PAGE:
The Ahoms: A Reimagined History Review

It is very rare to find a book on Indian history within the West that has not been published fifty or sixty years ago, and to find a book on Assam and more specifically the Ahoms, who ruled Assam for six hundred years, is even rarer.

Consequently, when I was told about Arup Kumar Dutta’s book The Ahoms: A Reimagined History, I was thrilled. A book that looked at the history of the Ahom dynasty from a new perspective and added in storytelling elements to boot? Count me in.


Before I venture into my review, a little bit of background on the Ahoms.

The Ahom dynasty originated in Yunnan, China, and claimed descent from Lengdon, the God of Thunder in Shan mythology. In the early 13th century, Sukapha, an Ahom Prince ventured out from Yunnan and travelled down a known pathway landing in Assam in 1228. Settling down in Assam, Sukapha established a dynasty that would go onto rule Assam until the late 1820s.

They are one of the longest ruling dynasties in Indian history and they helped shape modern Assam.

If you want to learn more about them, buy Mr Dutta’s book on Amazon, or check out my YouTube series on them .

The Book

As for the book itself, well, where to start?

Beginning with Sukapha’s legendary beginnings and journey toward Assam, Dutta immediately captures the reader’s attention by fleshing out the main protagonist and ensuring that you feel something for him.

Even though we know the end result, it is still a nervous journey, reading through the trials and tribulations that the great man endured to make his dream a reality.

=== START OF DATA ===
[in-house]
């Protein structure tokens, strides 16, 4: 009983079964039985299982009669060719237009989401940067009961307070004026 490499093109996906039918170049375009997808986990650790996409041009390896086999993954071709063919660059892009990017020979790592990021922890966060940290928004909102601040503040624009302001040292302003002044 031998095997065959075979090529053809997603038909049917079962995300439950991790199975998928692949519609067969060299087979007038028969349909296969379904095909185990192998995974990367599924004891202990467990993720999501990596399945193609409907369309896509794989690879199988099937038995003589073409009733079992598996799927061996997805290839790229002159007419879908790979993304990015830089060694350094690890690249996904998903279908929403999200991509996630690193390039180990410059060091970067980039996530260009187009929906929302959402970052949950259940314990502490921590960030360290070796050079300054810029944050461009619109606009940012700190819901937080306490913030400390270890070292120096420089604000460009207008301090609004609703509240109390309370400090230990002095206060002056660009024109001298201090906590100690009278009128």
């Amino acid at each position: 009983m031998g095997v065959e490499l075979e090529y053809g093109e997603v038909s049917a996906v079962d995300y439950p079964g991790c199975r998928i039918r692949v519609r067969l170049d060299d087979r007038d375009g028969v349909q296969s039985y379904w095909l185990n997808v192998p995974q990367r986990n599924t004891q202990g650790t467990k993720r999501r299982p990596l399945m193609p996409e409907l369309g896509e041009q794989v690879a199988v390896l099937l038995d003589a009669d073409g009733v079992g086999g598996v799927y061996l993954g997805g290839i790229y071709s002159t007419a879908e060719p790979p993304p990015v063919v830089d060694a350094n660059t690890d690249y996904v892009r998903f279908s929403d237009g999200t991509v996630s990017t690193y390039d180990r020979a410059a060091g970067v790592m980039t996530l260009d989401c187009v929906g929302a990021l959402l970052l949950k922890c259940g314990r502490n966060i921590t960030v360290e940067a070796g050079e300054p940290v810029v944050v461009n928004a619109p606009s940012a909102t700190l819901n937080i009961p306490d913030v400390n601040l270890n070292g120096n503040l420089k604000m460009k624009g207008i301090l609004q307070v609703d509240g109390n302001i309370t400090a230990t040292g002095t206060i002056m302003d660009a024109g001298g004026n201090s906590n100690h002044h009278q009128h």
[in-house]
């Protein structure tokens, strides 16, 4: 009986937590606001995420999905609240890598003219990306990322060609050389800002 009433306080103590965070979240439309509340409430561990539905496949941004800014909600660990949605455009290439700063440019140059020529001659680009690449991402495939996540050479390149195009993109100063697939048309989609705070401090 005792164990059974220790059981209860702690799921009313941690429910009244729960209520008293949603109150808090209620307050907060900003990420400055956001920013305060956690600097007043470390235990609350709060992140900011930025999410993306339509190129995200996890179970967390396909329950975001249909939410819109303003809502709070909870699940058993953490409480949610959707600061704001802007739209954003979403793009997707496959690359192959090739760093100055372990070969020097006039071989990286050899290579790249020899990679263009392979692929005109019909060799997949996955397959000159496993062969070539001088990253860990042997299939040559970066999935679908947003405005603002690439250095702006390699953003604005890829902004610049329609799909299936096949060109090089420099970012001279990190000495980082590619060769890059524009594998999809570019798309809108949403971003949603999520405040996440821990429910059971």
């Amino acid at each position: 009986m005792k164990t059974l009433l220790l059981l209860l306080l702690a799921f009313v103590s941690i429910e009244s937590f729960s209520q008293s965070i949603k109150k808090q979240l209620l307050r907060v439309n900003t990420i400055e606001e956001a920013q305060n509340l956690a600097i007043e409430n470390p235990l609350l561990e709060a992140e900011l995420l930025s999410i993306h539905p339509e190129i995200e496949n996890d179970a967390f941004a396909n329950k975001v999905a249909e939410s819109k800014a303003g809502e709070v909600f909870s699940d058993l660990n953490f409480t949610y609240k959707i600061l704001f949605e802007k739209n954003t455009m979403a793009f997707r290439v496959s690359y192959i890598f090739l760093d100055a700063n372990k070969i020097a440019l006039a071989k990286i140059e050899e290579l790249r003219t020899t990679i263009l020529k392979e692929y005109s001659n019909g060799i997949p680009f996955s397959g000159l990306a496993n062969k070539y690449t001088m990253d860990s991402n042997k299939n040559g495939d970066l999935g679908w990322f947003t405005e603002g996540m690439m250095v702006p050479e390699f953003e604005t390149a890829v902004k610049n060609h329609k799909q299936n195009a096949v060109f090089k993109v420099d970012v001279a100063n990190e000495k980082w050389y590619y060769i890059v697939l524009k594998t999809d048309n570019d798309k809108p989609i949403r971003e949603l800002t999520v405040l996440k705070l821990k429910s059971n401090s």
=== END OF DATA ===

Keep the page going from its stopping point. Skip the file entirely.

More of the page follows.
From there, across 400 pages, Dutta takes the reader through a journey of soaring highs, and crushing lows.

We see legendary figures like Lachit Barphukan, Atan Burhagohain and Nang Mula brought to life and see how they worked with the Ahom Kings to make their dreams a reality.

We learn about the foibles and intricacies that went into shaping Ahom Kings such as Sudangphaa, Suhungmung and Rudra Singha.

Across the pages, we get the sense of people who achieved great things, and who were aware of the grave legacy they’d been left, and the struggles they had with that legacy.

As the time comes for the end of the dynasty, Dutta conveys the drama, the heartbreak, the hope and then the crushing defeat that spanned not just a few days, but almost half a century. That he does this across a few hundred pages is a magical achievement.

Concluding thoughts

Dutta has captured the essence of the Ahom dynasty.

Their great deeds, their bad deeds, their flare and their drama.

He brought them to life, enabling me to visualise their appearance and their voice.

He made me want to read and write more about them.

If you’re a fan of history, make sure you buy this book!

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